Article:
Celebrate Ubiquitous and Unsung Designs with this Iconic Sugar Shaker

iconic sugar shaker
Image by: KAREN TAPIA-ANDERSEN / Los Angeles Times
With, over 35 Million sold with just as many copies I’m sure, this Sugar Shaker is, according to Bill Stern an Art Historian, “the very essence of modernism, a perfect meld of function and form.”

Stern, the guiding force behind the development of the Museum of California Design, extols the comfortable swell of the shaker’s glass belly, which is shaped to be cradled in the palm. And the clean gleam of its smooth, slightly canted metal top, which cues a user’s eye to tilt in the right direction. And the placement of the pouring flap, ingeniously engineered “so that when you tip the shaker,” Stern says, “the whole weight of the contents is concentrated at the precise point where it has to come out.”
Previous models were inferior, he says. They didn’t pour easily, and they collected dirt. But this design? “There’s not a whit of unnecessary decoration,” he says. “It’s made inexpensively but responsibly, so it won’t prematurely break or wear out. Viewed at a distance, it is an extremely elegant object.”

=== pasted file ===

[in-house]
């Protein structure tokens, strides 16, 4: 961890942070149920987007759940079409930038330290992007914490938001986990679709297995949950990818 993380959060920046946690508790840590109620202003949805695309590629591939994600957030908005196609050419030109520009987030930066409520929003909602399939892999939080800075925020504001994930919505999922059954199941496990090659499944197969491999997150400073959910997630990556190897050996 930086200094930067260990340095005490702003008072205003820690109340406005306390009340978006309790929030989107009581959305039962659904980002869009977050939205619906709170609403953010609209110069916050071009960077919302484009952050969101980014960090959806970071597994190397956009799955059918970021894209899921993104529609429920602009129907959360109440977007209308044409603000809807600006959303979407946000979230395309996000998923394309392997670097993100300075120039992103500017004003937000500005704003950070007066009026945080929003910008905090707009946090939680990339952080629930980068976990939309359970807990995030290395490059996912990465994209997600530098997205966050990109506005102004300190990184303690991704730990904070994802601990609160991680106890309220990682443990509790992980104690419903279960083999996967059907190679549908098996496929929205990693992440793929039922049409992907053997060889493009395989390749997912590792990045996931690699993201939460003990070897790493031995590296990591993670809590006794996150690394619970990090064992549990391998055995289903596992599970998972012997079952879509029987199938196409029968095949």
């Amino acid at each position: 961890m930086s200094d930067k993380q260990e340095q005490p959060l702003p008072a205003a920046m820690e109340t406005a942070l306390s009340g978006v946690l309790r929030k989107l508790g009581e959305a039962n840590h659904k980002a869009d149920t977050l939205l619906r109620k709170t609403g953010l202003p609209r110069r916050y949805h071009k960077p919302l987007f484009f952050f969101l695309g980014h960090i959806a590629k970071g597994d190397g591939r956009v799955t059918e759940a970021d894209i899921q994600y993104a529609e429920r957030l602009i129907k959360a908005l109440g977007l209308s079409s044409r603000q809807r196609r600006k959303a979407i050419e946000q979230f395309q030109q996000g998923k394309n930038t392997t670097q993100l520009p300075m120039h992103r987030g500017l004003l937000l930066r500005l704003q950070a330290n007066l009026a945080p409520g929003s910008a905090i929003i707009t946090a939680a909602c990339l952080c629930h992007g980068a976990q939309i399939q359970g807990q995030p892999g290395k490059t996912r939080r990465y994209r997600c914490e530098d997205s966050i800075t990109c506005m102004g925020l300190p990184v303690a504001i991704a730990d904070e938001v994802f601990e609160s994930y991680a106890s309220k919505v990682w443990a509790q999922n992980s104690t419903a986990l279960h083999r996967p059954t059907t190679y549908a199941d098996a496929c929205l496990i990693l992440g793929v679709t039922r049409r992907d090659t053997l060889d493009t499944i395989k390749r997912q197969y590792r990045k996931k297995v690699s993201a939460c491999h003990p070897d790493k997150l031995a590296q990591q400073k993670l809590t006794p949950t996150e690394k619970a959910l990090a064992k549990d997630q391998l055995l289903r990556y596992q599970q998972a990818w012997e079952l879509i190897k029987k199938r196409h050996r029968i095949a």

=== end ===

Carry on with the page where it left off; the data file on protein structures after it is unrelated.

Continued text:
And those are just some of the reasons it’s still around.

Designed by Henry Keck this product was a result of very in depth product ergonomic studies, market audits and environmental of use research. The most important part of the brief was that it had to be easy to keep clean of which they found:

“We looked at what was around; most were ugly and had design flaws. They had thin metal tops with up-curled edges, where sugar and dirt would accumulate. The threads where you screwed on the top were exposed — another grime collecting spot. The metal pouring flaps were thin and poorly positioned; steam from the coffee caused sugar to clump at the spout.
The glass bodies had vertical ridges and bases that protruded, which increased cleaning time.”

With this in mind they designed a shaker that had a smooth body and a heavy top that hid the screw threads and was able to knock the sugar back into the container. Extremely clever. Overall this is a fantastic and inspirational read on how, designers can gain a unique perspective and insight from studying consumer needs, and translate them into a fantastic product that has seen the test of time by being around for more than 50 years. Something to consider and think about if you happen to be stuck in a world of fast pace quick and dirty design work.
Via: The Press Democrat

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